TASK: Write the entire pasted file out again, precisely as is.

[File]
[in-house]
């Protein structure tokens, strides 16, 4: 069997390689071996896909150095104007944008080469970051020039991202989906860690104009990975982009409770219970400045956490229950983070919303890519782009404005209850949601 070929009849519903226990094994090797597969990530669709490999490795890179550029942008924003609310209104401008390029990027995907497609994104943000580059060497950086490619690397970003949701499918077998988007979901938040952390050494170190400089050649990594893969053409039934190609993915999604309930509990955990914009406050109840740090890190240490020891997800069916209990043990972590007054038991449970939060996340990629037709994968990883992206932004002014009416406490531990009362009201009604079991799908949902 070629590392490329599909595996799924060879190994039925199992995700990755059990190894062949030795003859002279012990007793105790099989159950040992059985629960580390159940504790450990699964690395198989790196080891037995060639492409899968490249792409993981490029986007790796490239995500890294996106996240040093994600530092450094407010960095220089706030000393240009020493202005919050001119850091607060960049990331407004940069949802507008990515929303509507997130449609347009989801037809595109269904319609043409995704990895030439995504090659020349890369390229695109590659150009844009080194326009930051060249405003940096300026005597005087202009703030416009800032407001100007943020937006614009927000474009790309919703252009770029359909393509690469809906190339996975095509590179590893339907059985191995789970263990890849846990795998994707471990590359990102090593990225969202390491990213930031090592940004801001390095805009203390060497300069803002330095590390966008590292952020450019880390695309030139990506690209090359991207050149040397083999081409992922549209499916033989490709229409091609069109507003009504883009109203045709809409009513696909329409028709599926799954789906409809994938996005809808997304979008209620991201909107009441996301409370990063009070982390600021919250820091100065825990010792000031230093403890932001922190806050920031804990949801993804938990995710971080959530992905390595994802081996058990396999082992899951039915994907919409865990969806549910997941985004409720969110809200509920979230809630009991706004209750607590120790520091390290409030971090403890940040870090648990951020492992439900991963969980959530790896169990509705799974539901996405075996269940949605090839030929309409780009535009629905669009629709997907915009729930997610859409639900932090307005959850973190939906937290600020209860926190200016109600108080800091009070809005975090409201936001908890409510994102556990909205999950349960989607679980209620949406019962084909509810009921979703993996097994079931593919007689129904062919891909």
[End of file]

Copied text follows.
[in-house]
């Protein structure tokens, strides 16, 4: 069997390689071996896909150095104007944008080469970051020039991202989906860690104009990975982009409770219970400045956490229950983070919303890519782009404005209850949601 070929009849519903226990094994090797597969990530669709490999490795890179550029942008924003609310209104401008390029990027995907497609994104943000580059060497950086490619690397970003949701499918077998988007979901938040952390050494170190400089050649990594893969053409039934190609993915999604309930509990955990914009406050109840740090890190240490020891997800069916209990043990972590007054038991449970939060996340990629037709994968990883992206932004002014009416406490531990009362009201009604079991799908949902 070629590392490329599909595996799924060879190994039925199992995700990755059990190894062949030795003859002279012990007793105790099989159950040992059985629960580390159940504790450990699964690395198989790196080891037995060639492409899968490249792409993981490029986007790796490239995500890294996106996240040093994600530092450094407010960095220089706030000393240009020493202005919050001119850091607060960049990331407004940069949802507008990515929303509507997130449609347009989801037809595109269904319609043409995704990895030439995504090659020349890369390229695109590659150009844009080194326009930051060249405003940096300026005597005087202009703030416009800032407001100007943020937006614009927000474009790309919703252009770029359909393509690469809906190339996975095509590179590893339907059985191995789970263990890849846990795998994707471990590359990102090593990225969202390491990213930031090592940004801001390095805009203390060497300069803002330095590390966008590292952020450019880390695309030139990506690209090359991207050149040397083999081409992922549209499916033989490709229409091609069109507003009504883009109203045709809409009513696909329409028709599926799954789906409809994938996005809808997304979008209620991201909107009441996301409370990063009070982390600021919250820091100065825990010792000031230093403890932001922190806050920031804990949801993804938990995710971080959530992905390595994802081996058990396999082992899951039915994907919409865990969806549910997941985004409720969110809200509920979230809630009991706004209750607590120790520091390290409030971090403890940040870090648990951020492992439900991963969980959530790896169990509705799974539901996405075996269940949605090839030929309409780009535009629905669009629709997907915009729930997610859409639900932090307005959850973190939906937290600020209860926190200016109600108080800091009070809005975090409201936001908890409510994102556990909205999950349960989607679980209620949406019962084909509810009921979703993996097994079931593919007689129904062919891909």